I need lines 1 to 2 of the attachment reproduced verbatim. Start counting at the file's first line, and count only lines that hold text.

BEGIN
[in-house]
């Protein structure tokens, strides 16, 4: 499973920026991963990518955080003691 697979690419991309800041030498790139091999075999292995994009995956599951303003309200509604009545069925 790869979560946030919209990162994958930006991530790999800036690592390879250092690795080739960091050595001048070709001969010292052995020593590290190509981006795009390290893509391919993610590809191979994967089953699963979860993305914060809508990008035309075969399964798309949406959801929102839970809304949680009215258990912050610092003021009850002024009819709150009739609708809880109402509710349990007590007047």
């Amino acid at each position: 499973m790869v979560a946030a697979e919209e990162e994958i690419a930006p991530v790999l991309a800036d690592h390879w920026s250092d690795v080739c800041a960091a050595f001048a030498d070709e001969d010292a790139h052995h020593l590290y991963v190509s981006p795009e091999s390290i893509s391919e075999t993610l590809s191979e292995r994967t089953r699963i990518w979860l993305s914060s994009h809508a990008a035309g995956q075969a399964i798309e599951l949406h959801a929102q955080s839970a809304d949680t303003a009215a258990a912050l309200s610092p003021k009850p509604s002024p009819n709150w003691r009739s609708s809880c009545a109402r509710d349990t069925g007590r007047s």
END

[in-house]
């Protein structure tokens, strides 16, 4: 499973920026991963990518955080003691 697979690419991309800041030498790139091999075999292995994009995956599951303003309200509604009545069925 790869979560946030919209990162994958930006991530790999800036690592390879250092690795080739960091050595001048070709001969010292052995020593590290190509981006795009390290893509391919993610590809191979994967089953699963979860993305914060809508990008035309075969399964798309949406959801929102839970809304949680009215258990912050610092003021009850002024009819709150009739609708809880109402509710349990007590007047």